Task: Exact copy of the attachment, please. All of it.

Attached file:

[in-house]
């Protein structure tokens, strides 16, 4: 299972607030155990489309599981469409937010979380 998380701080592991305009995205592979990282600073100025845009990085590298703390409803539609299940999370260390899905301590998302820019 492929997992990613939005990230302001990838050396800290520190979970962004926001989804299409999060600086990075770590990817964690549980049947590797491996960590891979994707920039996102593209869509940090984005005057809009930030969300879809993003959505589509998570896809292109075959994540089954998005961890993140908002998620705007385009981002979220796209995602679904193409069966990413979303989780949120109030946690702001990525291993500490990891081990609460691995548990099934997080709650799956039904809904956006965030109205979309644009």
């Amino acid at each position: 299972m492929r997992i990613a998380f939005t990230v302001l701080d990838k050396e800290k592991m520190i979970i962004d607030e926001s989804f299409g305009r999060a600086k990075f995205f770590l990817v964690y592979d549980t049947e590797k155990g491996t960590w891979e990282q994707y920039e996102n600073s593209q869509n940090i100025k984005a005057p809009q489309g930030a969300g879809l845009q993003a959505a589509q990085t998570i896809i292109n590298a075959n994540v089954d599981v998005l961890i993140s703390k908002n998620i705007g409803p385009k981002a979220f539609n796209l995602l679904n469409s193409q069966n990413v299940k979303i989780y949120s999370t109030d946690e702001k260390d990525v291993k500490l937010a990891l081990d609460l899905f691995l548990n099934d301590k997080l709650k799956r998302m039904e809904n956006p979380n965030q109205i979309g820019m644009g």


[in-house]
């Protein structure tokens, strides 16, 4: 299972607030155990489309599981469409937010979380 998380701080592991305009995205592979990282600073100025845009990085590298703390409803539609299940999370260390899905301590998302820019 492929997992990613939005990230302001990838050396800290520190979970962004926001989804299409999060600086990075770590990817964690549980049947590797491996960590891979994707920039996102593209869509940090984005005057809009930030969300879809993003959505589509998570896809292109075959994540089954998005961890993140908002998620705007385009981002979220796209995602679904193409069966990413979303989780949120109030946690702001990525291993500490990891081990609460691995548990099934997080709650799956039904809904956006965030109205979309644009």
């Amino acid at each position: 299972m492929r997992i990613a998380f939005t990230v302001l701080d990838k050396e800290k592991m520190i979970i962004d607030e926001s989804f299409g305009r999060a600086k990075f995205f770590l990817v964690y592979d549980t049947e590797k155990g491996t960590w891979e990282q994707y920039e996102n600073s593209q869509n940090i100025k984005a005057p809009q489309g930030a969300g879809l845009q993003a959505a589509q990085t998570i896809i292109n590298a075959n994540v089954d599981v998005l961890i993140s703390k908002n998620i705007g409803p385009k981002a979220f539609n796209l995602l679904n469409s193409q069966n990413v299940k979303i989780y949120s999370t109030d946690e702001k260390d990525v291993k500490l937010a990891l081990d609460l899905f691995l548990n099934d301590k997080l709650k799956r998302m039904e809904n956006p979380n965030q109205i979309g820019m644009g």